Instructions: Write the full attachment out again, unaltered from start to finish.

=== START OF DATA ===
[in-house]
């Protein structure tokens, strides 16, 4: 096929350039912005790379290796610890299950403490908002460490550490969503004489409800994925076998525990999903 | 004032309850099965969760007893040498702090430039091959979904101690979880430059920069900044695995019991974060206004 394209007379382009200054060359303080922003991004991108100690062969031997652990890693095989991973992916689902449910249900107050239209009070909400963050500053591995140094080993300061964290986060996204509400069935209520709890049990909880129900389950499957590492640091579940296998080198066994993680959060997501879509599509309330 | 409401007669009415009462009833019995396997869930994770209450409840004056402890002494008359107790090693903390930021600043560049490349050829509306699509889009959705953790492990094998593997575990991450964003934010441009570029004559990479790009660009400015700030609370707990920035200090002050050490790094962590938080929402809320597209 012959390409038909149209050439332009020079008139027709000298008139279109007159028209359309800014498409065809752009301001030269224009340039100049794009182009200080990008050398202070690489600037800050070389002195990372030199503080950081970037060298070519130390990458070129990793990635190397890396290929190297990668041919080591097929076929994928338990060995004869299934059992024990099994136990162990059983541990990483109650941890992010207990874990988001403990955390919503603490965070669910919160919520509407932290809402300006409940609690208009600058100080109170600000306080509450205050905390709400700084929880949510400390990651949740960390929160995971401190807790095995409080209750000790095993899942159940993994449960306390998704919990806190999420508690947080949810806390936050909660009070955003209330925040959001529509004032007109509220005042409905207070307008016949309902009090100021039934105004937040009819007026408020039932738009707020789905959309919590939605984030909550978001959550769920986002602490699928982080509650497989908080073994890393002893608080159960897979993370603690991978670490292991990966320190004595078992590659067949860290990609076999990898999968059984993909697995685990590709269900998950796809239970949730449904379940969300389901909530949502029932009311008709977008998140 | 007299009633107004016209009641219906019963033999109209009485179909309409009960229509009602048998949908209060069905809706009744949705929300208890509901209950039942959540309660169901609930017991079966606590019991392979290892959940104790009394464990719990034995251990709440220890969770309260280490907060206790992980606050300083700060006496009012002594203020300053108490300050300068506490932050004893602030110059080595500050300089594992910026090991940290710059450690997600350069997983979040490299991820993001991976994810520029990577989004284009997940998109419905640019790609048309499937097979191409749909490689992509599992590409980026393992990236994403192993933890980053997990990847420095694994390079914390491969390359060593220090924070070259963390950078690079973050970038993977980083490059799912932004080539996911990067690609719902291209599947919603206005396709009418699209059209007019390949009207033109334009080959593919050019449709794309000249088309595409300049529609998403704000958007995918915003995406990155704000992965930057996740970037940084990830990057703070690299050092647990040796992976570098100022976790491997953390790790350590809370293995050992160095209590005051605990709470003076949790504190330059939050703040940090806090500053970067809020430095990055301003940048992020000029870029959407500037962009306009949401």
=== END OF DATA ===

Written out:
[in-house]
């Protein structure tokens, strides 16, 4: 096929350039912005790379290796610890299950403490908002460490550490969503004489409800994925076998525990999903 | 004032309850099965969760007893040498702090430039091959979904101690979880430059920069900044695995019991974060206004 394209007379382009200054060359303080922003991004991108100690062969031997652990890693095989991973992916689902449910249900107050239209009070909400963050500053591995140094080993300061964290986060996204509400069935209520709890049990909880129900389950499957590492640091579940296998080198066994993680959060997501879509599509309330 | 409401007669009415009462009833019995396997869930994770209450409840004056402890002494008359107790090693903390930021600043560049490349050829509306699509889009959705953790492990094998593997575990991450964003934010441009570029004559990479790009660009400015700030609370707990920035200090002050050490790094962590938080929402809320597209 012959390409038909149209050439332009020079008139027709000298008139279109007159028209359309800014498409065809752009301001030269224009340039100049794009182009200080990008050398202070690489600037800050070389002195990372030199503080950081970037060298070519130390990458070129990793990635190397890396290929190297990668041919080591097929076929994928338990060995004869299934059992024990099994136990162990059983541990990483109650941890992010207990874990988001403990955390919503603490965070669910919160919520509407932290809402300006409940609690208009600058100080109170600000306080509450205050905390709400700084929880949510400390990651949740960390929160995971401190807790095995409080209750000790095993899942159940993994449960306390998704919990806190999420508690947080949810806390936050909660009070955003209330925040959001529509004032007109509220005042409905207070307008016949309902009090100021039934105004937040009819007026408020039932738009707020789905959309919590939605984030909550978001959550769920986002602490699928982080509650497989908080073994890393002893608080159960897979993370603690991978670490292991990966320190004595078992590659067949860290990609076999990898999968059984993909697995685990590709269900998950796809239970949730449904379940969300389901909530949502029932009311008709977008998140 | 007299009633107004016209009641219906019963033999109209009485179909309409009960229509009602048998949908209060069905809706009744949705929300208890509901209950039942959540309660169901609930017991079966606590019991392979290892959940104790009394464990719990034995251990709440220890969770309260280490907060206790992980606050300083700060006496009012002594203020300053108490300050300068506490932050004893602030110059080595500050300089594992910026090991940290710059450690997600350069997983979040490299991820993001991976994810520029990577989004284009997940998109419905640019790609048309499937097979191409749909490689992509599992590409980026393992990236994403192993933890980053997990990847420095694994390079914390491969390359060593220090924070070259963390950078690079973050970038993977980083490059799912932004080539996911990067690609719902291209599947919603206005396709009418699209059209007019390949009207033109334009080959593919050019449709794309000249088309595409300049529609998403704000958007995918915003995406990155704000992965930057996740970037940084990830990057703070690299050092647990040796992976570098100022976790491997953390790790350590809370293995050992160095209590005051605990709470003076949790504190330059939050703040940090806090500053970067809020430095990055301003940048992020000029870029959407500037962009306009949401």